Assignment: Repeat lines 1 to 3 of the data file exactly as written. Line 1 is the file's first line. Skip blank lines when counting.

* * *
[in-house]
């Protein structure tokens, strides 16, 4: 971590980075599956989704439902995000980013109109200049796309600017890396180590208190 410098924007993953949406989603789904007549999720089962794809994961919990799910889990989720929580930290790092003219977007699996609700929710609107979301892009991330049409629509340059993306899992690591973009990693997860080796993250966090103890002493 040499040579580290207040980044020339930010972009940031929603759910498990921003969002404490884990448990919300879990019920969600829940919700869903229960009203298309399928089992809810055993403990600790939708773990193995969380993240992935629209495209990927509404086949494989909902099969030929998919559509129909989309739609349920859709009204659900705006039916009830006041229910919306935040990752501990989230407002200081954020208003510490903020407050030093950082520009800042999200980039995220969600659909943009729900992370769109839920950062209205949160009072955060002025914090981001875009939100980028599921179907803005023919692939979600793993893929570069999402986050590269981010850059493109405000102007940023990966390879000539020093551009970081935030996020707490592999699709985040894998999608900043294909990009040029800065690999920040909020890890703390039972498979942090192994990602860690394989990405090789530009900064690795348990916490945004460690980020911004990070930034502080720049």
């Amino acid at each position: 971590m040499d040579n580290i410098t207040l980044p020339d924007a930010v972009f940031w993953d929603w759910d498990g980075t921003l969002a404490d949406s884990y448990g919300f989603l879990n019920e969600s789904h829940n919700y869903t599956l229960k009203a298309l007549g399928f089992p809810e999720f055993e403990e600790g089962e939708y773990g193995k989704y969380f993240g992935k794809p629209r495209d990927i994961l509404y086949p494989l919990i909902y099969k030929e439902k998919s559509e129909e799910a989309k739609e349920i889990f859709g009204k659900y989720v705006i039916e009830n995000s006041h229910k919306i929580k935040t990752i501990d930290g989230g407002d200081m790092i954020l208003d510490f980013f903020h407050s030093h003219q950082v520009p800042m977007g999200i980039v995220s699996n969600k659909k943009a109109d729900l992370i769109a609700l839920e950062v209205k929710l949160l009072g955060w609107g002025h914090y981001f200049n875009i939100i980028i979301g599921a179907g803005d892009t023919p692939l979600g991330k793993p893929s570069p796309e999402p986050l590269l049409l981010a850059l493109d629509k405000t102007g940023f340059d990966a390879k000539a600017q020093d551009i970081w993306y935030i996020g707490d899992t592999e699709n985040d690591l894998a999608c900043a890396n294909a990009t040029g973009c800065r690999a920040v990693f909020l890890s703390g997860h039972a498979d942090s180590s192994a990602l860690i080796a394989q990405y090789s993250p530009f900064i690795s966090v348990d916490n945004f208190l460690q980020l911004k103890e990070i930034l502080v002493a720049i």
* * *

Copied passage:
[in-house]
């Protein structure tokens, strides 16, 4: 971590980075599956989704439902995000980013109109200049796309600017890396180590208190 410098924007993953949406989603789904007549999720089962794809994961919990799910889990989720929580930290790092003219977007699996609700929710609107979301892009991330049409629509340059993306899992690591973009990693997860080796993250966090103890002493 040499040579580290207040980044020339930010972009940031929603759910498990921003969002404490884990448990919300879990019920969600829940919700869903229960009203298309399928089992809810055993403990600790939708773990193995969380993240992935629209495209990927509404086949494989909902099969030929998919559509129909989309739609349920859709009204659900705006039916009830006041229910919306935040990752501990989230407002200081954020208003510490903020407050030093950082520009800042999200980039995220969600659909943009729900992370769109839920950062209205949160009072955060002025914090981001875009939100980028599921179907803005023919692939979600793993893929570069999402986050590269981010850059493109405000102007940023990966390879000539020093551009970081935030996020707490592999699709985040894998999608900043294909990009040029800065690999920040909020890890703390039972498979942090192994990602860690394989990405090789530009900064690795348990916490945004460690980020911004990070930034502080720049």
């Amino acid at each position: 971590m040499d040579n580290i410098t207040l980044p020339d924007a930010v972009f940031w993953d929603w759910d498990g980075t921003l969002a404490d949406s884990y448990g919300f989603l879990n019920e969600s789904h829940n919700y869903t599956l229960k009203a298309l007549g399928f089992p809810e999720f055993e403990e600790g089962e939708y773990g193995k989704y969380f993240g992935k794809p629209r495209d990927i994961l509404y086949p494989l919990i909902y099969k030929e439902k998919s559509e129909e799910a989309k739609e349920i889990f859709g009204k659900y989720v705006i039916e009830n995000s006041h229910k919306i929580k935040t990752i501990d930290g989230g407002d200081m790092i954020l208003d510490f980013f903020h407050s030093h003219q950082v520009p800042m977007g999200i980039v995220s699996n969600k659909k943009a109109d729900l992370i769109a609700l839920e950062v209205k929710l949160l009072g955060w609107g002025h914090y981001f200049n875009i939100i980028i979301g599921a179907g803005d892009t023919p692939l979600g991330k793993p893929s570069p796309e999402p986050l590269l049409l981010a850059l493109d629509k405000t102007g940023f340059d990966a390879k000539a600017q020093d551009i970081w993306y935030i996020g707490d899992t592999e699709n985040d690591l894998a999608c900043a890396n294909a990009t040029g973009c800065r690999a920040v990693f909020l890890s703390g997860h039972a498979d942090s180590s192994a990602l860690i080796a394989q990405y090789s993250p530009f900064i690795s966090v348990d916490n945004f208190l460690q980020l911004k103890e990070i930034l502080v002493a720049i």